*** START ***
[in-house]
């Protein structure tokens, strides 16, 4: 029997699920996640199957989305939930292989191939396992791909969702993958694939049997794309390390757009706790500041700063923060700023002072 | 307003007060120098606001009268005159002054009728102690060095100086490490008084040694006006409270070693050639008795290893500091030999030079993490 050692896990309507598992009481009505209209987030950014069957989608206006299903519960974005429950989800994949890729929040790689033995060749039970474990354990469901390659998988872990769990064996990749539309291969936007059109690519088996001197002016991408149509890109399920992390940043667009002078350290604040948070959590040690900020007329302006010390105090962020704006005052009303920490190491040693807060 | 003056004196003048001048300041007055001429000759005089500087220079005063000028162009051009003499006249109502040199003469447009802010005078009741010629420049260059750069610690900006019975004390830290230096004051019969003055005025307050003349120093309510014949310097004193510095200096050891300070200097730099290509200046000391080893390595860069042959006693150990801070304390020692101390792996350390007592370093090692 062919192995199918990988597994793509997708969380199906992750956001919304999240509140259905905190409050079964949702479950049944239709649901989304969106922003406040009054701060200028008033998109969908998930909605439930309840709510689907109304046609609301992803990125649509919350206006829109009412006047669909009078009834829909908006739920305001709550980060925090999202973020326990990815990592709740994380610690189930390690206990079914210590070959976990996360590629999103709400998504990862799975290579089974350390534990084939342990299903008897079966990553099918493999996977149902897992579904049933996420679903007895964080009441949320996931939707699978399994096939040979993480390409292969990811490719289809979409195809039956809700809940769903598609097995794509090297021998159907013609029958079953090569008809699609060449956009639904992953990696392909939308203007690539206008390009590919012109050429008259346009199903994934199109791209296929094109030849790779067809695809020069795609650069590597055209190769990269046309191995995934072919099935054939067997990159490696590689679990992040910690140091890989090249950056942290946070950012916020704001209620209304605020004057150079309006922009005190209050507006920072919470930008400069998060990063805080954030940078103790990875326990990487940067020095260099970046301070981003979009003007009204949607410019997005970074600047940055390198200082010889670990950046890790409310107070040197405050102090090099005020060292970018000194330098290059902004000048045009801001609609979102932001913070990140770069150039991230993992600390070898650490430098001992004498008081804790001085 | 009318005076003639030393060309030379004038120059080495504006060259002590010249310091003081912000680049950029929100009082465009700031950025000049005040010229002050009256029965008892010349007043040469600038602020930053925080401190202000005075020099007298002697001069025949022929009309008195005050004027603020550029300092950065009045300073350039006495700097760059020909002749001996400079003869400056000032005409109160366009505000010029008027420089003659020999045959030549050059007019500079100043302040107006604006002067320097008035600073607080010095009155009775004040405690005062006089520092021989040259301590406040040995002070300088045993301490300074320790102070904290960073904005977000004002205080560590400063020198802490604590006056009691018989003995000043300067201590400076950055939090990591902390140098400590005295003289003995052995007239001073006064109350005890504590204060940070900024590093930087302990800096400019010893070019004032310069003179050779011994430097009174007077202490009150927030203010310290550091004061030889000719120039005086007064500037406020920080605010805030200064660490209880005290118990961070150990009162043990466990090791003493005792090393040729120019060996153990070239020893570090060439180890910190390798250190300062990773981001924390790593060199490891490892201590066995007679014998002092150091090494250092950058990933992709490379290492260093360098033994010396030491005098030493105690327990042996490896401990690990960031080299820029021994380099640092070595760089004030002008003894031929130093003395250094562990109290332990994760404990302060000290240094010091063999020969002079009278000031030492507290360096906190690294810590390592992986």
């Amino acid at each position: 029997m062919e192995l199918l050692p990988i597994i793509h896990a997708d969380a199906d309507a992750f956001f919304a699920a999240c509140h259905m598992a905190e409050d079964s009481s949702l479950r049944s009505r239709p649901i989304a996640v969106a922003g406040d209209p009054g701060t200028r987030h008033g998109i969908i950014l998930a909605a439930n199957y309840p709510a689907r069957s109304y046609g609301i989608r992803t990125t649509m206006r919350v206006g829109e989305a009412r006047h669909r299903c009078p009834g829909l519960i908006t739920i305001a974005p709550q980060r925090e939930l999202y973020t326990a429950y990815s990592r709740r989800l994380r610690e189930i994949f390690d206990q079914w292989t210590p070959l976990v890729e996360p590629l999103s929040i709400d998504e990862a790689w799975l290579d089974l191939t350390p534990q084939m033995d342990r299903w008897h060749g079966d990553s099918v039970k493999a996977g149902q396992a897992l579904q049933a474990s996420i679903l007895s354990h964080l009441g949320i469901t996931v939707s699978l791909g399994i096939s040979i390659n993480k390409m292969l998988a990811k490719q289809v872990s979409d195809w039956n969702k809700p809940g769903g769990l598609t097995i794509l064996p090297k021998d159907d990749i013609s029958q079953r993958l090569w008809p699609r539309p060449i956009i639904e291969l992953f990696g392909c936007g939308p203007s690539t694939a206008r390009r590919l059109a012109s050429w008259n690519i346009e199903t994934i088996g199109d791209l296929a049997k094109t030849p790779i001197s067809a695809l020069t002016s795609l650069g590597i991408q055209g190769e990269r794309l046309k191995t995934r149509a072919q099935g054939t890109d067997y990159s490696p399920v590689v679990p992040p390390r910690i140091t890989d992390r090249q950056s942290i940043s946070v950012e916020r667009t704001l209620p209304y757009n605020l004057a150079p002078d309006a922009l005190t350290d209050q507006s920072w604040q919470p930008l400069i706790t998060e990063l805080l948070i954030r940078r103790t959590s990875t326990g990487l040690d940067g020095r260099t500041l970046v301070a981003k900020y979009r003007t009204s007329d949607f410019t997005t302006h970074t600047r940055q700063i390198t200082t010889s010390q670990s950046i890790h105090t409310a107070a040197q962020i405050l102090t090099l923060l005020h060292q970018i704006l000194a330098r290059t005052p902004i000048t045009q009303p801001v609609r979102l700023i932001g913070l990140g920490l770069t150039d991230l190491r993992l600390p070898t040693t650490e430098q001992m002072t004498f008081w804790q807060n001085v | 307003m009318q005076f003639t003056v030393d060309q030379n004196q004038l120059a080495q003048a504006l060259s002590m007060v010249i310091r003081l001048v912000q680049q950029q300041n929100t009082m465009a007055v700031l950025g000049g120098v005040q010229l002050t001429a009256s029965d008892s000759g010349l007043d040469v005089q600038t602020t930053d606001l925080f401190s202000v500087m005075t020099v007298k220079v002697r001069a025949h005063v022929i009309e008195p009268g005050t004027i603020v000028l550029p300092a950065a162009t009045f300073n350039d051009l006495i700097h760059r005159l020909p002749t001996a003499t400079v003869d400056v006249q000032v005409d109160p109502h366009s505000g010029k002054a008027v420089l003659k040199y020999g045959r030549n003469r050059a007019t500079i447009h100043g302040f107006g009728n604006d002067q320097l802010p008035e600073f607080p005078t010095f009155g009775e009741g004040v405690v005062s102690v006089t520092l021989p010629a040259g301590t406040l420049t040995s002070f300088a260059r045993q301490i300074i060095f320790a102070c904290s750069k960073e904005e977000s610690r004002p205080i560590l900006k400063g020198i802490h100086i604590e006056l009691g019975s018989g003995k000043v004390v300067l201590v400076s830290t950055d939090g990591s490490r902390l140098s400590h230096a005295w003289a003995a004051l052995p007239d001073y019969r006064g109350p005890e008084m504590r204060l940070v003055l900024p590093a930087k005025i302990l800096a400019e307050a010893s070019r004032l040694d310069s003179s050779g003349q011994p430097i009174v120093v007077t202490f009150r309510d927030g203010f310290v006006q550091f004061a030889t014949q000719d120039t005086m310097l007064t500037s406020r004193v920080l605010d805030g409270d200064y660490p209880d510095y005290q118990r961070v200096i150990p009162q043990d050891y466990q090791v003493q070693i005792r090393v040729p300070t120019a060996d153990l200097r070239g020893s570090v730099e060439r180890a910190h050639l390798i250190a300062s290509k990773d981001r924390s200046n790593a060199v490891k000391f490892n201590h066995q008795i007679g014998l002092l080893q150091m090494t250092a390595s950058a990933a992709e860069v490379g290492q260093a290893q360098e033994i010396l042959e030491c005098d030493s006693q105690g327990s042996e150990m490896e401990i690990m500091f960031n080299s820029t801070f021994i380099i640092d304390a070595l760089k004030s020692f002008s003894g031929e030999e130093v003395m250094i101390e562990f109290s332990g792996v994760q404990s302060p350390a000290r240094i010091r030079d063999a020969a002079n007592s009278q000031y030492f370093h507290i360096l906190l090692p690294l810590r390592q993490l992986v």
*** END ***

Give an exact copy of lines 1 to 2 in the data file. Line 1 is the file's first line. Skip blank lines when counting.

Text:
[in-house]
């Protein structure tokens, strides 16, 4: 029997699920996640199957989305939930292989191939396992791909969702993958694939049997794309390390757009706790500041700063923060700023002072 | 307003007060120098606001009268005159002054009728102690060095100086490490008084040694006006409270070693050639008795290893500091030999030079993490 050692896990309507598992009481009505209209987030950014069957989608206006299903519960974005429950989800994949890729929040790689033995060749039970474990354990469901390659998988872990769990064996990749539309291969936007059109690519088996001197002016991408149509890109399920992390940043667009002078350290604040948070959590040690900020007329302006010390105090962020704006005052009303920490190491040693807060 | 003056004196003048001048300041007055001429000759005089500087220079005063000028162009051009003499006249109502040199003469447009802010005078009741010629420049260059750069610690900006019975004390830290230096004051019969003055005025307050003349120093309510014949310097004193510095200096050891300070200097730099290509200046000391080893390595860069042959006693150990801070304390020692101390792996350390007592370093090692 062919192995199918990988597994793509997708969380199906992750956001919304999240509140259905905190409050079964949702479950049944239709649901989304969106922003406040009054701060200028008033998109969908998930909605439930309840709510689907109304046609609301992803990125649509919350206006829109009412006047669909009078009834829909908006739920305001709550980060925090999202973020326990990815990592709740994380610690189930390690206990079914210590070959976990996360590629999103709400998504990862799975290579089974350390534990084939342990299903008897079966990553099918493999996977149902897992579904049933996420679903007895964080009441949320996931939707699978399994096939040979993480390409292969990811490719289809979409195809039956809700809940769903598609097995794509090297021998159907013609029958079953090569008809699609060449956009639904992953990696392909939308203007690539206008390009590919012109050429008259346009199903994934199109791209296929094109030849790779067809695809020069795609650069590597055209190769990269046309191995995934072919099935054939067997990159490696590689679990992040910690140091890989090249950056942290946070950012916020704001209620209304605020004057150079309006922009005190209050507006920072919470930008400069998060990063805080954030940078103790990875326990990487940067020095260099970046301070981003979009003007009204949607410019997005970074600047940055390198200082010889670990950046890790409310107070040197405050102090090099005020060292970018000194330098290059902004000048045009801001609609979102932001913070990140770069150039991230993992600390070898650490430098001992004498008081804790001085 | 009318005076003639030393060309030379004038120059080495504006060259002590010249310091003081912000680049950029929100009082465009700031950025000049005040010229002050009256029965008892010349007043040469600038602020930053925080401190202000005075020099007298002697001069025949022929009309008195005050004027603020550029300092950065009045300073350039006495700097760059020909002749001996400079003869400056000032005409109160366009505000010029008027420089003659020999045959030549050059007019500079100043302040107006604006002067320097008035600073607080010095009155009775004040405690005062006089520092021989040259301590406040040995002070300088045993301490300074320790102070904290960073904005977000004002205080560590400063020198802490604590006056009691018989003995000043300067201590400076950055939090990591902390140098400590005295003289003995052995007239001073006064109350005890504590204060940070900024590093930087302990800096400019010893070019004032310069003179050779011994430097009174007077202490009150927030203010310290550091004061030889000719120039005086007064500037406020920080605010805030200064660490209880005290118990961070150990009162043990466990090791003493005792090393040729120019060996153990070239020893570090060439180890910190390798250190300062990773981001924390790593060199490891490892201590066995007679014998002092150091090494250092950058990933992709490379290492260093360098033994010396030491005098030493105690327990042996490896401990690990960031080299820029021994380099640092070595760089004030002008003894031929130093003395250094562990109290332990994760404990302060000290240094010091063999020969002079009278000031030492507290360096906190690294810590390592992986």